Friday, July 1, 2011

Horses, donkies, and mules

This anti-Bayesian joke is floating around various sites on the internet:
"A Bayesian is one who, vaguely expecting a horse, and catching a glimpse of a donkey, strongly believes he has seen a mule."
In that case, everyone is a Bayesian. Researchers in perceptual science have shown over and over that background knowledge and expectation can strongly influence perception, especially when the visual stimulus is unclear. Anecdotal cases of this abound; e.g., the 1950s TV show in which people say (roughly) "Look, up in the sky, it's a bird, no, it's a plane, no, it's Superman!" Their prior knowledge indicates that flying things should be birds or airplanes, and it's only with accumulating visual data that the prior is overwhelmed.

And there is an error in the joke. If an actual Bayesian vaguely expects a horse and catches only a glimpse of a donkey, then s/he believes s/he has seen a mule only with great uncertainty, not strongly.


  1. Hi John,

    I think the people who like this joke have only seen one Bayesian example: an informative normal prior with an informative likelihood that peaks far away.

    In that case, you really can expect to see one thing, see something else and then strongly believe in something in between.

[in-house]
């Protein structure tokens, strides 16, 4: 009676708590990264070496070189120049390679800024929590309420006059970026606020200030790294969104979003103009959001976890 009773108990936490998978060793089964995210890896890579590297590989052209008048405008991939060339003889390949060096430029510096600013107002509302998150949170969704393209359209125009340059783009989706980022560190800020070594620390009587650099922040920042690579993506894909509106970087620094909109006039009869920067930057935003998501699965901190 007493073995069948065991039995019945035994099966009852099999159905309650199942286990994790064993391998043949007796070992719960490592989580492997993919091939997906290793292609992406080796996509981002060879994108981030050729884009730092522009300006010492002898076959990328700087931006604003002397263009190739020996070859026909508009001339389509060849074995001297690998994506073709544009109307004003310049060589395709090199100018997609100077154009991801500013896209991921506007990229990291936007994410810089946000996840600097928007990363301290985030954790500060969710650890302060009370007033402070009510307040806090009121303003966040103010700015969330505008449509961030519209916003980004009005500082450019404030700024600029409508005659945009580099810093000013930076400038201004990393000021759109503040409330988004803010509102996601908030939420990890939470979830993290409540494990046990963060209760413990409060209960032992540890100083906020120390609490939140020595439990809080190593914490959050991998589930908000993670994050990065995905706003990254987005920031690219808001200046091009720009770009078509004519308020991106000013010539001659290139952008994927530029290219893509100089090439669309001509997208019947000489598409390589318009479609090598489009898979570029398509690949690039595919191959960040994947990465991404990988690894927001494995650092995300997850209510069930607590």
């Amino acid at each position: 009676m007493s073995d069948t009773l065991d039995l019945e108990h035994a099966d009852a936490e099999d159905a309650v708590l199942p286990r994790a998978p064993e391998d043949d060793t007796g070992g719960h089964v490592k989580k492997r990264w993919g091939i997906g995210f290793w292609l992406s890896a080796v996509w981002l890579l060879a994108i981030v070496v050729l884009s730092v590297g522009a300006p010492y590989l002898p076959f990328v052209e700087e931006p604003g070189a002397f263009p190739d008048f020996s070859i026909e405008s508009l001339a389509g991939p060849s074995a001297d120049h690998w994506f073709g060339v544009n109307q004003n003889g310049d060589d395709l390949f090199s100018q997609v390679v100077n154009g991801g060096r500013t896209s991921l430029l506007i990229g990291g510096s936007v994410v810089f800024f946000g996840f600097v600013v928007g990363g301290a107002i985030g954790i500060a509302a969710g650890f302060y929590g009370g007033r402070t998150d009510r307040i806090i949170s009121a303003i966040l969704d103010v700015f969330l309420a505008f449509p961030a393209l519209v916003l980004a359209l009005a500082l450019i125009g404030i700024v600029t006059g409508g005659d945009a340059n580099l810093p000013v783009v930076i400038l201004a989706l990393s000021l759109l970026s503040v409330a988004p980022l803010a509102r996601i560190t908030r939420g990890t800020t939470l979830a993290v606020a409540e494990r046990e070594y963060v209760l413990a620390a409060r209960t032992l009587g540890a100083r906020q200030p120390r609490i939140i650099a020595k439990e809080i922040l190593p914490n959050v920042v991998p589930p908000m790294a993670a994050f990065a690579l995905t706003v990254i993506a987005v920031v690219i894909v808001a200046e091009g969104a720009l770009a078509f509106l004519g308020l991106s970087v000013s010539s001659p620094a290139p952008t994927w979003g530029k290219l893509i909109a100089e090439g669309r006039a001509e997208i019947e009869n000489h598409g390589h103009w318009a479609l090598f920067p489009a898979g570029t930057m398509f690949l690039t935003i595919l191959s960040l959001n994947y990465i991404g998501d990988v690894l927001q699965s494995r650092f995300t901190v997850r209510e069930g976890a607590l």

Really it's just an artifact of how fast the tails of a normal distribution fall off. When people look at a bell curve they don't realise just how improbable the far tails are, even compared to the not-so far tails.

  2. Dear Brendon:

    Thanks for your comment.

    The joke says there is a vague prior and a glimpse of data, leading to a strong posterior belief, which is not correct Bayesian inference.

    But, as you point out, if there is a strong prior and lots of data, then there can be a strong posterior that falls between the prior and the data. This works not only with the normal distributions that you refer to, but also with the beta-Bernoulli case, too. For example, try this code:

    BernBeta( c(80,20) , c(rep(0,80),rep(1,20)) )

    The sharp posterior falls between the sharp prior and sharp likelihood.